American Alpine Jounrna and Accidents in North American Climbing

North America, United States, Utah, Zion National Park, Zion Canyon, Cathedral Mountain, Various Activity

  • Climbs And Expeditions
  • Climb Year:
  • Publication Year: 2001

Cathedral Mountain, Various Activity. On April 1, Tom Jones and I established the nine-pitch Fool’s Buttress (III 5.8 A0), which ascends the northeast buttress of Cathedral Mountain. Two pitches of fourth-class friction on the left side of the sub-buttress led to the start of the main buttress. The third pitch required a move of aid at a bolt to gain moderate free climbing for three pitches on the left side of the crest of the buttress. The route crossed the crest of the buttress and exploited weaknesses until the manzanita veldt was reached. A short hike to the southeast revealed an easy fifth-class friction route up the final summit block. Most belay anchors consisted of a single bolt and shrubbery. We used a standard rack, with single cams to number 4, 200-foot ropes, and shallow angle pitons that provided some measure of security in the soft, white rock. We searched the summit block for a cairn but found no evidence of a prior ascent (odd!). We rappelled off a small shrub on the far side of the summit block and descended the “hook” canyon (four rappels) on the western side of the peak, eventually hiking out beneath the north face of Cathedral Mountain prior to reconnecting with the West Rim trail.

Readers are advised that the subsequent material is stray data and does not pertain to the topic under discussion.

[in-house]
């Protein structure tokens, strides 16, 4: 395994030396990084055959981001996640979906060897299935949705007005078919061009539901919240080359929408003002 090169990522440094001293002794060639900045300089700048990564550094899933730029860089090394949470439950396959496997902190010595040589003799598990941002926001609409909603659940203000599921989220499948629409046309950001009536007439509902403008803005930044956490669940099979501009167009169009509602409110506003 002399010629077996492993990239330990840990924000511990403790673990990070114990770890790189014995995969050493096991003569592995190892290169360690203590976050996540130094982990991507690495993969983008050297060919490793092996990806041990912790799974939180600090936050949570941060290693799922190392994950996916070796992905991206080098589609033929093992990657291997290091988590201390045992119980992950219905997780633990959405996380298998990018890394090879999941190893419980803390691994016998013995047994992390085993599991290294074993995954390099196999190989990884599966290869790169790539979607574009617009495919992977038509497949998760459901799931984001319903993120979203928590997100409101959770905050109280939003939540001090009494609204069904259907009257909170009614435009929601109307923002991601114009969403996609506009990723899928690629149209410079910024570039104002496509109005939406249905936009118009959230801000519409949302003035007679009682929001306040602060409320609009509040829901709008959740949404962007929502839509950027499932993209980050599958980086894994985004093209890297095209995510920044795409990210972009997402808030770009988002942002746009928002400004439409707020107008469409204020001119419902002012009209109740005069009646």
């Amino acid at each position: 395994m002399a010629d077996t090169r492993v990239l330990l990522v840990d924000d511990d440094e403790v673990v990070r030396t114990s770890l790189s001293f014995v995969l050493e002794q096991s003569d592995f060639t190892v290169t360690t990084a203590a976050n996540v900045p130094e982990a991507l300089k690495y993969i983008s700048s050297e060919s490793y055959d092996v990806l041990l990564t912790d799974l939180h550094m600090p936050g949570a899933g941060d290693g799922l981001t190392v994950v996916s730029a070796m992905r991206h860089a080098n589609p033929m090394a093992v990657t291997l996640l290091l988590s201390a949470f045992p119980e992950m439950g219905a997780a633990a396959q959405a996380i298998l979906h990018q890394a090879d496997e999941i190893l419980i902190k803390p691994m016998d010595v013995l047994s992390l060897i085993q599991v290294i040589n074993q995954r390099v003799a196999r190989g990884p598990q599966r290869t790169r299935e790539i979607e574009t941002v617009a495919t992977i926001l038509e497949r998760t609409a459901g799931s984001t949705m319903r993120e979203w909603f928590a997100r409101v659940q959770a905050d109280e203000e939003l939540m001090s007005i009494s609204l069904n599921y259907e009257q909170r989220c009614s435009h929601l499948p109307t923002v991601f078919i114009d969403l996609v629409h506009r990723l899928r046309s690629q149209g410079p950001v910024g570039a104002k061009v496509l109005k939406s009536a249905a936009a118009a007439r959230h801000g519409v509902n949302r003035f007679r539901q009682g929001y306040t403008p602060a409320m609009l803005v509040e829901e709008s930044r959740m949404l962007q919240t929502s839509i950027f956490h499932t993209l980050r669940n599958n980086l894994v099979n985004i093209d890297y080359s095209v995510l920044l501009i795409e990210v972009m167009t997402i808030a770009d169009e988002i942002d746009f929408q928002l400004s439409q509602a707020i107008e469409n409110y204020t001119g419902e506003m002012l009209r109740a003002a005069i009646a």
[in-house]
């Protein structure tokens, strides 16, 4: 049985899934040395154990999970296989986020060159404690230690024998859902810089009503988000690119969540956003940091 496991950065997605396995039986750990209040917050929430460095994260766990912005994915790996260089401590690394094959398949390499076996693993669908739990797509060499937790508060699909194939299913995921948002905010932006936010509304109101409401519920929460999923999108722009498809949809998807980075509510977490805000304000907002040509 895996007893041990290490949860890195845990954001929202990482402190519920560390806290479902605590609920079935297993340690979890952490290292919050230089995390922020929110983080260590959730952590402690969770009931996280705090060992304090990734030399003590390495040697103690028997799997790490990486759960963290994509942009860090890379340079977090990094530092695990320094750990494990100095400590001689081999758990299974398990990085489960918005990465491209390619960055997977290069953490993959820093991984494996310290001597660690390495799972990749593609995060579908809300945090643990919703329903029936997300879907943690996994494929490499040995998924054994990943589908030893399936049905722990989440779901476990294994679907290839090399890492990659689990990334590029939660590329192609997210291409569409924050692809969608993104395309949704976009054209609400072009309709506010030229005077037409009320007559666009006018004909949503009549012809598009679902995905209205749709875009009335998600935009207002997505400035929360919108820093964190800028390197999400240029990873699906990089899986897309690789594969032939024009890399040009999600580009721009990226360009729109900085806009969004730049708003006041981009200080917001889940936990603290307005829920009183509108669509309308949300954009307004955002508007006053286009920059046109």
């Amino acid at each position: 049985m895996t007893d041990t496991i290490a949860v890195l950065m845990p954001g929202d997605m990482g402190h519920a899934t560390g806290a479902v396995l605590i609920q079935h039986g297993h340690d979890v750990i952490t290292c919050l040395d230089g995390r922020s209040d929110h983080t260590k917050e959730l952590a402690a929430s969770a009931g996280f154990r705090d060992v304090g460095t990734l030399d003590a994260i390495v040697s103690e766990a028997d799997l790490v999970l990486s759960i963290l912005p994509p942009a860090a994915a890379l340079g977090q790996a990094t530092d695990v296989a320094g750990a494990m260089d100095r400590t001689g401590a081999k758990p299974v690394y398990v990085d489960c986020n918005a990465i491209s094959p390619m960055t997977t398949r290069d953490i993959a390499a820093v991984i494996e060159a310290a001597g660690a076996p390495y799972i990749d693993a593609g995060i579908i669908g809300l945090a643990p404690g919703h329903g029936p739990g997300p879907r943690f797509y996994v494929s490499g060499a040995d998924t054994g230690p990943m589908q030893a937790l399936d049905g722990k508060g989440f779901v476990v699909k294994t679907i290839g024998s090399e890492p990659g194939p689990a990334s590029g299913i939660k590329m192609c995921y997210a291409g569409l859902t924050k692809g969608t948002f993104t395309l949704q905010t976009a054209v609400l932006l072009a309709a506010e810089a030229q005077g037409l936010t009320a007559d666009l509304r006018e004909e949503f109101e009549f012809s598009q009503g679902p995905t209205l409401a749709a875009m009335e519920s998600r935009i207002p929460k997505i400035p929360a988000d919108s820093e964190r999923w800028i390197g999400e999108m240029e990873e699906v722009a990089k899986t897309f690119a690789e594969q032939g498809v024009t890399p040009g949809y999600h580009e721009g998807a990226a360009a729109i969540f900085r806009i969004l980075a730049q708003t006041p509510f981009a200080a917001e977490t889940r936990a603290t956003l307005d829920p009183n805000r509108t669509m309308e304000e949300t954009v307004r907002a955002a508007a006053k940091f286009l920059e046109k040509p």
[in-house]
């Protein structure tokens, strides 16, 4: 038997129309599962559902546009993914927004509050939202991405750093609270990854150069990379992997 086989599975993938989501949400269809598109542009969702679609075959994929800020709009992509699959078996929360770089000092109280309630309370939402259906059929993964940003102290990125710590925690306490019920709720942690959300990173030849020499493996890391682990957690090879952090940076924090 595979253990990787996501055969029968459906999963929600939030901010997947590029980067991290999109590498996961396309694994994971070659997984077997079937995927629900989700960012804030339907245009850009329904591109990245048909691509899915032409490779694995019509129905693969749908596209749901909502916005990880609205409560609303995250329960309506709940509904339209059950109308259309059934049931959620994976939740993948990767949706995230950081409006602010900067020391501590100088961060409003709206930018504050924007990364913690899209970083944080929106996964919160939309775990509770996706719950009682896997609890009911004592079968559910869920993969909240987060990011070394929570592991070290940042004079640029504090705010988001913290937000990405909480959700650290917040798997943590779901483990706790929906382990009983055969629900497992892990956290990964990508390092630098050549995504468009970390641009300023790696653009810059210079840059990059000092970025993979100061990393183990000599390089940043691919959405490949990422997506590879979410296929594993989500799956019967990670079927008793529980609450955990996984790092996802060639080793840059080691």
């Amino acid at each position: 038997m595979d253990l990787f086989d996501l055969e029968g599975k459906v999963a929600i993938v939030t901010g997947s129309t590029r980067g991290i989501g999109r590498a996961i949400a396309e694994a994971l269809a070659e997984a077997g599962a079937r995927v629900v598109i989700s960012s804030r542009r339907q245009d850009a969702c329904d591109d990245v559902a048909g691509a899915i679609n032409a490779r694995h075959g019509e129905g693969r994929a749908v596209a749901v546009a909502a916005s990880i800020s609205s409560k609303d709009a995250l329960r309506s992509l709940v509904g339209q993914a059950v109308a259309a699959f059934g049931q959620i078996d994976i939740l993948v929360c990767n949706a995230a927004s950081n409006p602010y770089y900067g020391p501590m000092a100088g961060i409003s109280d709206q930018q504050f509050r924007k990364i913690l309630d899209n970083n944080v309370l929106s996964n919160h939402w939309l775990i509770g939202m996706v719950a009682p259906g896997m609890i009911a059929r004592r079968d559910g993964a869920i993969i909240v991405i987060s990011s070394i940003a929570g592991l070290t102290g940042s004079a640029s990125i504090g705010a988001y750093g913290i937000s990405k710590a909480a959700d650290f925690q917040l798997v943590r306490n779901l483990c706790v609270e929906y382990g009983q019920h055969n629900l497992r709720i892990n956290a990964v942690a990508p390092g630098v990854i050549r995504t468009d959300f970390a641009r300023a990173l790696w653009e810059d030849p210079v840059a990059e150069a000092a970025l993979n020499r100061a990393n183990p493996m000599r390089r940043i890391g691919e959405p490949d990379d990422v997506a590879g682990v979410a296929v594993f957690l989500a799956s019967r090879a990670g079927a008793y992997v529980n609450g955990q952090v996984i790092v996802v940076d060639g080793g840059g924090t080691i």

On October 17, we were primed for some tomfoolery exploration and ascended the “hook” canyon (III 5.8 A1) on the north and west side of Cathedral Mountain. We belayed a short pitch at the first pourover and another in a short chimney. The canyon splits in its upper end and we chose the west fork. Noting a couple of pitons from a previous attempt, we climbed a short head-wall (100 feet to the climber’s left of the watercourse) for two pitches (5.8 A1) to gain the Cathedral Mesa. After spending the night on the mesa, we descended the deep canyon that drains to the south behind the Spearhead. This descent required 17 rappels, many of which were high angle and from single anchors. While no evidence of a prior descent was noted in the upper canyon, fixed anchors appeared for the final drop out the snout of the canyon.

Brian Cabe, unaffiliated

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